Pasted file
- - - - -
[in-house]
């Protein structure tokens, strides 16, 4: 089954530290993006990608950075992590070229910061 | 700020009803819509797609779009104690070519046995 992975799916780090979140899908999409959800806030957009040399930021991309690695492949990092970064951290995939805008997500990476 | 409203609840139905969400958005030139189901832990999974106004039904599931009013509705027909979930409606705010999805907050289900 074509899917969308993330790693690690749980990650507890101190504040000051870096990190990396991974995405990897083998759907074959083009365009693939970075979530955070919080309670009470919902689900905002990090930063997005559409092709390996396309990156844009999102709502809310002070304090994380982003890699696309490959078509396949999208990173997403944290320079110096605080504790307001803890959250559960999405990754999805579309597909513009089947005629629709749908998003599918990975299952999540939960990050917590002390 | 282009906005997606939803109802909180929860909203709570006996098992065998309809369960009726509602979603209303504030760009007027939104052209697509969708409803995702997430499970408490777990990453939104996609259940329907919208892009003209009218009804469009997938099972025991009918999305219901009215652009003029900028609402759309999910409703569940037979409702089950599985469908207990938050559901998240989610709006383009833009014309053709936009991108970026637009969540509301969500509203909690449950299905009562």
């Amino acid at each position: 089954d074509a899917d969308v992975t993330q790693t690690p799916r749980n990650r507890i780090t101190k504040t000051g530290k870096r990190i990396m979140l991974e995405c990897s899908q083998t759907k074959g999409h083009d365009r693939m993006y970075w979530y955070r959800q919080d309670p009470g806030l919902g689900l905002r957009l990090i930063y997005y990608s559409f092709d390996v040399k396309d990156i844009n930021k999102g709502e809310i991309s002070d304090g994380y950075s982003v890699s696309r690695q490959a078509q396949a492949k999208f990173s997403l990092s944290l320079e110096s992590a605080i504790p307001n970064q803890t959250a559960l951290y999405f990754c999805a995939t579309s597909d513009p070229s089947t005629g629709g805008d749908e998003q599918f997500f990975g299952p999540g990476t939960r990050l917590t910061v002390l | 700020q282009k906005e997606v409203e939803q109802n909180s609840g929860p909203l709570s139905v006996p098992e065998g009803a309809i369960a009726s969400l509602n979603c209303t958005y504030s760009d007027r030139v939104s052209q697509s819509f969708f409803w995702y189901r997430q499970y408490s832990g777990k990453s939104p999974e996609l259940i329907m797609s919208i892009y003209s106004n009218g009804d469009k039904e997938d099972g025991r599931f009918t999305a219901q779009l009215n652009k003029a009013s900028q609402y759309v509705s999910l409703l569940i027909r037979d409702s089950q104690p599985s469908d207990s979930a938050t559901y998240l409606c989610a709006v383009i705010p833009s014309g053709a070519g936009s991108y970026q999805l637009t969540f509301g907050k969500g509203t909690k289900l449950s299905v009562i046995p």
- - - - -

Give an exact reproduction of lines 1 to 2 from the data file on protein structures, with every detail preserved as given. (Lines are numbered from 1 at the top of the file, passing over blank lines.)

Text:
[in-house]
């Protein structure tokens, strides 16, 4: 089954530290993006990608950075992590070229910061 | 700020009803819509797609779009104690070519046995 992975799916780090979140899908999409959800806030957009040399930021991309690695492949990092970064951290995939805008997500990476 | 409203609840139905969400958005030139189901832990999974106004039904599931009013509705027909979930409606705010999805907050289900 074509899917969308993330790693690690749980990650507890101190504040000051870096990190990396991974995405990897083998759907074959083009365009693939970075979530955070919080309670009470919902689900905002990090930063997005559409092709390996396309990156844009999102709502809310002070304090994380982003890699696309490959078509396949999208990173997403944290320079110096605080504790307001803890959250559960999405990754999805579309597909513009089947005629629709749908998003599918990975299952999540939960990050917590002390 | 282009906005997606939803109802909180929860909203709570006996098992065998309809369960009726509602979603209303504030760009007027939104052209697509969708409803995702997430499970408490777990990453939104996609259940329907919208892009003209009218009804469009997938099972025991009918999305219901009215652009003029900028609402759309999910409703569940037979409702089950599985469908207990938050559901998240989610709006383009833009014309053709936009991108970026637009969540509301969500509203909690449950299905009562």